Thursday, October 15, 2009

Project Surya Aims to Clear the Air and Reduce Global Warming

Welcome to Blog Action Day 2009! Starting early this morning in the Far East until late tonight in the Pacific Islands, more than 8,700 bloggers from 148 countries are stimulating a global conversation about many aspects of climate change. For me, the choice was easy – I write about science, so of course I’ll blog about the science of climate change. In the spirit of the “action” part of the day, I’m focusing on a unique project in India, what you might call an action-oriented scientific study of black carbon (BC).* [My regular readers know that I write about BC quite a lot – for you some of this will be a review, but please read on for some exciting new developments].

BC is a result of incomplete combustion of fossil and biomass fuels. Research suggests that BC is second only to CO2 in its contribution to climate change. BC absorbs the solar radiation reflected by the Earth’s surface and clouds. This absorption of sunlight contributes to the characteristic black or brown color of smoke and haze. Because BC only stays in the atmosphere for a week or so, the benefits of emissions BC reductions will be felt almost immediately. Reducing BC emissions by a factor of five – which is precisely what has been done in developed countries – could slow the effects of climate change for a decade or two. This could buy time to allow CO2 and other GHG reductions to take effect.

BC is not only a major climate agent; the indoor air pollution that BC is a part of is the 4th leading cause** of death in developing countries, resulting in 1.5 – 2 million premature deaths a year. Replacing smoky cookstoves and heating fires with more efficient ones, cleaner fuels, or renewable energy can improve the public health of millions, particularly woman and young children.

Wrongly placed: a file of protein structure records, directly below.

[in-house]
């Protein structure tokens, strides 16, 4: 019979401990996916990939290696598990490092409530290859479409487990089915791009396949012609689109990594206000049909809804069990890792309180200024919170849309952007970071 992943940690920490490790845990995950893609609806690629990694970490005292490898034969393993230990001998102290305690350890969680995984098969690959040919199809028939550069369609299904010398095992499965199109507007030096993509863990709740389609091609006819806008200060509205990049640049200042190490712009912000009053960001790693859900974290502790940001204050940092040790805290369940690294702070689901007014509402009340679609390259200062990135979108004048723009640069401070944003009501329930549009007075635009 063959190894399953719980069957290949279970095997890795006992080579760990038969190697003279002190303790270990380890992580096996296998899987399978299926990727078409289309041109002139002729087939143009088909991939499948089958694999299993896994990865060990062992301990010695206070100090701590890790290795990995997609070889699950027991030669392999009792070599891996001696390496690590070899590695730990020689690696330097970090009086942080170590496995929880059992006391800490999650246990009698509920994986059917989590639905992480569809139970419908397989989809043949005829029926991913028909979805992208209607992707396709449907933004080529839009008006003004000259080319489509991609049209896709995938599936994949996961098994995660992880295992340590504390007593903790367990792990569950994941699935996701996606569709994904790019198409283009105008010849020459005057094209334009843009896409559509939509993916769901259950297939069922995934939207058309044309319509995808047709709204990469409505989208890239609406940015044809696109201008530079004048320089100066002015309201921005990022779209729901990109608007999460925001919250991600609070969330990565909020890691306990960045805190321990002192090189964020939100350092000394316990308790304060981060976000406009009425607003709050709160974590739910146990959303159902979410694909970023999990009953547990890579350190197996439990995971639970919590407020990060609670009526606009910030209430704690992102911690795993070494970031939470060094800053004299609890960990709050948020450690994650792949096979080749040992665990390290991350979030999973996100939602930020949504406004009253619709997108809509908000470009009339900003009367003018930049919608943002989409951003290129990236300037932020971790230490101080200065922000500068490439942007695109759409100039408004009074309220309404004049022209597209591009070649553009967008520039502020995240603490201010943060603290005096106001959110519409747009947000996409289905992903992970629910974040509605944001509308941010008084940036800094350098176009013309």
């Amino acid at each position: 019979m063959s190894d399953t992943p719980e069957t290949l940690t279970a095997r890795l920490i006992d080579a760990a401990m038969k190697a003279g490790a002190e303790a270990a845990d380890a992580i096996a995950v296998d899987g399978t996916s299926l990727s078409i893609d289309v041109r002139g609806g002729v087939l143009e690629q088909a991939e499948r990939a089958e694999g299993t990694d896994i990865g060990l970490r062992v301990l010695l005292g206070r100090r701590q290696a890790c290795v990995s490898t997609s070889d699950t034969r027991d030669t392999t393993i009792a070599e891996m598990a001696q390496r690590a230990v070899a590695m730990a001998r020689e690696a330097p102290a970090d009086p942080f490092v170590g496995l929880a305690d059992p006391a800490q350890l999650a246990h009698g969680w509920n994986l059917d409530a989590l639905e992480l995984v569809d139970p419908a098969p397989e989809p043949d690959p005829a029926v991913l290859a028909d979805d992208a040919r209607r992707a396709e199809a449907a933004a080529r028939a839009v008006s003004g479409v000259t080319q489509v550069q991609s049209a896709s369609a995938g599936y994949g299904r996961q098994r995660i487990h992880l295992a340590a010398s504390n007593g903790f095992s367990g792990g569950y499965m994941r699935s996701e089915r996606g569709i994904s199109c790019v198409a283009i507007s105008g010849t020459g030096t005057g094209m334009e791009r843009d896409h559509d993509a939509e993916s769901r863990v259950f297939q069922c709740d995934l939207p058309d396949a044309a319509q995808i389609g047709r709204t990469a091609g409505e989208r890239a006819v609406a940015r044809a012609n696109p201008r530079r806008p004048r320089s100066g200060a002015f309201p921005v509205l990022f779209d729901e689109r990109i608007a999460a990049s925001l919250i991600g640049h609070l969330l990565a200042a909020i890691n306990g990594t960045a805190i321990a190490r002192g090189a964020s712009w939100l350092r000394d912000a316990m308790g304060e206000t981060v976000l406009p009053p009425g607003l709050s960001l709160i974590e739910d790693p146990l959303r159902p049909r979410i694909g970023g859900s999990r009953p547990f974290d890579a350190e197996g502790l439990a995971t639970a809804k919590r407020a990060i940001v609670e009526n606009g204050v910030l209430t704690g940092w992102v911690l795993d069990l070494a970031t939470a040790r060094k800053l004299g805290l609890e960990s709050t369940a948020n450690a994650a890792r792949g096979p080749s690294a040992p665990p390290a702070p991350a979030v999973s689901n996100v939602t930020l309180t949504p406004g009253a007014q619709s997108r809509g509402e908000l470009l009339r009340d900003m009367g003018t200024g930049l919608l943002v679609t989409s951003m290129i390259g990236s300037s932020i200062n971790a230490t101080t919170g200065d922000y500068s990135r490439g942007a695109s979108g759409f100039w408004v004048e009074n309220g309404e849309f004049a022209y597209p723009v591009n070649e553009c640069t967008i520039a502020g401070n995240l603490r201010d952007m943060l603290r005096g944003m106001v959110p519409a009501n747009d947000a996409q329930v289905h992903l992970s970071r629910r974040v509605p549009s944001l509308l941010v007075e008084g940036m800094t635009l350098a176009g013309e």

Woman and children are most affected by the pollution from smoky cookstoves and heating fires.

Project Surya is studying the impacts of BC and other SLPs on the region’s climate as well as the immediate climate and public health benefits of reducing their emissions. Phase One will target three regions in rural India: one in the Himalayas, another in the Indo-Gangetic Plain (IGP) and a third in South India. The IGP is one of the major source regions for the BC that is contributing to the melting of Himalayas glaciers. Project Surya will provide sustainable, effective, incentive-based plans to enable 5,000-10,000 households in each region to switch to less-polluting technologies. The project’s ultimate goal is to guide the 3 billion people who depend on solid biofuels to cleaner, renewable energy sources. “Surya” means sun in Sanskrit, referring to the solar energy that the project will promote.

What distinguishes Project Surya from other such efforts is that it will be accompanied by the most comprehensive and rigorous scientific evaluation to date on the impact of emissions reduction on global warming, air pollution and public health. Much of the data will be collected by the participants themselves, enabling them to see the effect of their actions. These data will be collected by instrument towers in each region then combined with advanced data from NASA’s A-Train satellite to measure the regional climate impacts.

Read more about Project Surya at:

Think this is exciting. You should follow me – here.

* Black carbon, tropospheric ozone (trop. O3) and methane (CH4) are considered short-lived pollutants because they stay in the atmosphere for very short amounts of time. The atmospheric lifetime of BC is about a week, trop. O3 a few weeks, and CH4 twelve years. CO2, N2O and halocarbons have atmospheric lifetimes of hundreds to thousands of years.

** 4th leading cause after unsafe sex, malnutrition and poor sanitation.

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